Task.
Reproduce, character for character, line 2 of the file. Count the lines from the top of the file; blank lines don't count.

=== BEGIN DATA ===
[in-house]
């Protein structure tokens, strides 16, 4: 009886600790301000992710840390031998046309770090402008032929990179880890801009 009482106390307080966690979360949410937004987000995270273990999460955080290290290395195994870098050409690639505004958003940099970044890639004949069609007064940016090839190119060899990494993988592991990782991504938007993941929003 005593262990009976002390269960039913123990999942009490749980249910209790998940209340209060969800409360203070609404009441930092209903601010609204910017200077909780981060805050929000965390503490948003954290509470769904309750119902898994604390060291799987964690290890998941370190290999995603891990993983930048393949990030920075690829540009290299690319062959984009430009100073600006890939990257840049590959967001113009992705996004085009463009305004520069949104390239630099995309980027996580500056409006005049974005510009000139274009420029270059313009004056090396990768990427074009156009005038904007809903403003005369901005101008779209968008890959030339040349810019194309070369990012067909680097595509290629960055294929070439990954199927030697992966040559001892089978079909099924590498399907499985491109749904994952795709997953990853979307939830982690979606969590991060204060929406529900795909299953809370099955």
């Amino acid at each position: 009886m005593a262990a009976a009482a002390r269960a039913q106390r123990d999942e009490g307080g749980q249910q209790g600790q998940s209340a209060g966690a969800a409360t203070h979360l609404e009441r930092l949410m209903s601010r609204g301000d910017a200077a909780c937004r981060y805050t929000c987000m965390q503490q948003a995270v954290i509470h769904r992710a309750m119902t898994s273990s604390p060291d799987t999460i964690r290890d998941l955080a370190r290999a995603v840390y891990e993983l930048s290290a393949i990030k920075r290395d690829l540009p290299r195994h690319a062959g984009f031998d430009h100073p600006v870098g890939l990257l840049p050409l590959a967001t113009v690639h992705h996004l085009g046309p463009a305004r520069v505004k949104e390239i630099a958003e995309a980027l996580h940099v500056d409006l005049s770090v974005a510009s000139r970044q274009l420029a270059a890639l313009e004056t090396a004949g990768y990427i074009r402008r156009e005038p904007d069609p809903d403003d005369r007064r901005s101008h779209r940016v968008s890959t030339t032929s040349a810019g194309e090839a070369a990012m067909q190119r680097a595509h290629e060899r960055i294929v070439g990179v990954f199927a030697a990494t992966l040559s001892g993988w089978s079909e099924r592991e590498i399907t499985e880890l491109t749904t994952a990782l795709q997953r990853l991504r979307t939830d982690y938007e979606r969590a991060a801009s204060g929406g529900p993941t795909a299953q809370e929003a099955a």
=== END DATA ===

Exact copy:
């Protein structure tokens, strides 16, 4: 009886600790301000992710840390031998046309770090402008032929990179880890801009 009482106390307080966690979360949410937004987000995270273990999460955080290290290395195994870098050409690639505004958003940099970044890639004949069609007064940016090839190119060899990494993988592991990782991504938007993941929003 005593262990009976002390269960039913123990999942009490749980249910209790998940209340209060969800409360203070609404009441930092209903601010609204910017200077909780981060805050929000965390503490948003954290509470769904309750119902898994604390060291799987964690290890998941370190290999995603891990993983930048393949990030920075690829540009290299690319062959984009430009100073600006890939990257840049590959967001113009992705996004085009463009305004520069949104390239630099995309980027996580500056409006005049974005510009000139274009420029270059313009004056090396990768990427074009156009005038904007809903403003005369901005101008779209968008890959030339040349810019194309070369990012067909680097595509290629960055294929070439990954199927030697992966040559001892089978079909099924590498399907499985491109749904994952795709997953990853979307939830982690979606969590991060204060929406529900795909299953809370099955």